ISO 13344:2004 provides a means for estimating the lethal toxic potency of the fire effluents produced from a material while exposed to the specific combustion conditions of a physical fire model. The lethal toxic potency values are specifically related to the fire model selected, the exposure scenario and the material evaluated.
Lethal toxic potency values associated with 30-min exposures of rats are predicted using calculations which employ combustion atmosphere analytical data for carbon monoxide (CO), carbon dioxide (CO2), oxygen (O2) (vitiation) and, if present, hydrogen cyanide (HCN), hydrogen chloride (HCl), hydrogen bromide (HBr), hydrogen fluoride (HF), sulfur dioxide (SO2), nitrogen dioxide (NO2), acrolein and formaldehyde. If the fire effluent toxic potency cannot be attributed to the toxicants analysed, this is an indication that other toxicants or factors must be considered.
ISO 13344:2004 is applicable to the estimation of the lethal toxic potency of fire effluent atmospheres produced from materials, products or assemblies under controlled laboratory conditions and should not be used in isolation to describe or appraise the toxic hazard or risk of materials, products or assemblies under actual fire conditions. However, results of this test may be used as elements of a fire hazard assessment that takes into account all of the factors, which are pertinent to an assessment of the fire hazard of a particular end use; see ISO/TS 19706.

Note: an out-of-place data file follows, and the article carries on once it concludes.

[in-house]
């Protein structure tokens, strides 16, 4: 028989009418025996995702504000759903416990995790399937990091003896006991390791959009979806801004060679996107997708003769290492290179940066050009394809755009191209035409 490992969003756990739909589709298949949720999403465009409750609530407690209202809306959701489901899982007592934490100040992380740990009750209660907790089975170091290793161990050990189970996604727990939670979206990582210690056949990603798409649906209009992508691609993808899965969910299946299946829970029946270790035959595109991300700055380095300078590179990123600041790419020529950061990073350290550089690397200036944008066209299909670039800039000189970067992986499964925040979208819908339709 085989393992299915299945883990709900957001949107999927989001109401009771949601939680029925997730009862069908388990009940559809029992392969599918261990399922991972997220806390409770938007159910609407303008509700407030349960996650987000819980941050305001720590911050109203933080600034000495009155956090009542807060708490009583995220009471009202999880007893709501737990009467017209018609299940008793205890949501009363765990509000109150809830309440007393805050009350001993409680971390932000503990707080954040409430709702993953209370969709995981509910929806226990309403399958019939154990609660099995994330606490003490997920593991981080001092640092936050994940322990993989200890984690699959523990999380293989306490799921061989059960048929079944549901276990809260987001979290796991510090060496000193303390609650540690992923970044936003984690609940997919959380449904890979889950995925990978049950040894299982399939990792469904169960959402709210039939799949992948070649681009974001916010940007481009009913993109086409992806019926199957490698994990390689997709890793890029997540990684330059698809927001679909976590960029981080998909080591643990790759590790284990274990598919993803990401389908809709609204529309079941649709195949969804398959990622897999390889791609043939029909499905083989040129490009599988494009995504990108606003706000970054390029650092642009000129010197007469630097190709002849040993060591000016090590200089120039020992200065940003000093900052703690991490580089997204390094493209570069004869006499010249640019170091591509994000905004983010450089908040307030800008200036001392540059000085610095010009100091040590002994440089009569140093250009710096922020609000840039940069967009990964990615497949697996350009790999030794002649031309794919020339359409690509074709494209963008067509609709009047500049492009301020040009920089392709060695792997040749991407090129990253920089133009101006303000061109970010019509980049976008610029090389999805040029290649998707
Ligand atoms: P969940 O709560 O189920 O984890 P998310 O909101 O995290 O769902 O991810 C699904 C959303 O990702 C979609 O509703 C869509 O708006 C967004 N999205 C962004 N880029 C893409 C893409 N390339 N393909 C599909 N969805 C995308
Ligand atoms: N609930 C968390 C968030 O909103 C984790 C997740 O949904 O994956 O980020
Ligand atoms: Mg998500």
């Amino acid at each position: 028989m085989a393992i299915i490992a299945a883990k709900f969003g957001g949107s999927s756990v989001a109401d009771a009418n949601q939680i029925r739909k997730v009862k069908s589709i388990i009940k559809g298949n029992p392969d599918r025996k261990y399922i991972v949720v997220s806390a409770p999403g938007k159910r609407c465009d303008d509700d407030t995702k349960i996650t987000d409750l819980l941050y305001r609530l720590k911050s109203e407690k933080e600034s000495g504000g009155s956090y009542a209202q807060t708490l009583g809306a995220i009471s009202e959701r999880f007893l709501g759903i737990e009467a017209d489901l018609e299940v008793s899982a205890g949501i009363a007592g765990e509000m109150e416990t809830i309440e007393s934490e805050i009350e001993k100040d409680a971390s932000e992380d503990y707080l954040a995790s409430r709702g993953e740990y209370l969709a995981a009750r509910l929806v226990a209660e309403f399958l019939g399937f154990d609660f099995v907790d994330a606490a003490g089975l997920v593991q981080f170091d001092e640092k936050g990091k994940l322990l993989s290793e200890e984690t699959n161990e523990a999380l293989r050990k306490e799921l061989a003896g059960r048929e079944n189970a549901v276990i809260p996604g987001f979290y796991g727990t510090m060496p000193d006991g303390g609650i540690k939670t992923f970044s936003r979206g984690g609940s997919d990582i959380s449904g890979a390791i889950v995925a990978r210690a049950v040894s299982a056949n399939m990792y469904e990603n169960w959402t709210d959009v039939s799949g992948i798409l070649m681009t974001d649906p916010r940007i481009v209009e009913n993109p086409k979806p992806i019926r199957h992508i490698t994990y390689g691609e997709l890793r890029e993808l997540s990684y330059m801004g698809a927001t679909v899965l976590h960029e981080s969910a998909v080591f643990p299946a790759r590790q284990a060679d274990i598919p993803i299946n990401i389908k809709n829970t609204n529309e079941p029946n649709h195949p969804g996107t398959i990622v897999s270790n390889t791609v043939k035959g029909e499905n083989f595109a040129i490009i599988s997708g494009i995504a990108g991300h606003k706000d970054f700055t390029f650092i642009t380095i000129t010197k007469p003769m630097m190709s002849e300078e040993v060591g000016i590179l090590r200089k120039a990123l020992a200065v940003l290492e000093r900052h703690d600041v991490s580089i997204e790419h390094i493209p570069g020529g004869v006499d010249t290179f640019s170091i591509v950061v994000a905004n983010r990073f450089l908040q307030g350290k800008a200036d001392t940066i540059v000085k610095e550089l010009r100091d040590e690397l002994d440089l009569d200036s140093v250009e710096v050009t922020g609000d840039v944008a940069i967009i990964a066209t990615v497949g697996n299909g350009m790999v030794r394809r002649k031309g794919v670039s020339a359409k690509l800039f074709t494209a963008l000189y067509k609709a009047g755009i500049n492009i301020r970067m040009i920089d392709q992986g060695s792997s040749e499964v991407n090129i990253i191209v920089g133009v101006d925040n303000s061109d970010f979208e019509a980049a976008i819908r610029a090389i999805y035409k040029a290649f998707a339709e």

The intended use of fire safety-engineering calculations is for life-safety prediction for people and is most frequently for time intervals somewhat shorter than 30 min. This extrapolation across species and exposure intervals is outside the scope of ISO 13344:2004.
ISO 13344:2004 does not purport to address all of the safety problems associated with its use. It is the responsibility of the user of ISO 13344:2004 to establish appropriate safety and health practices.
Текущий статус : WithdrawnДата публикации : 2004-10
Версия : 2
Технический комитет:Fire threat to people and environment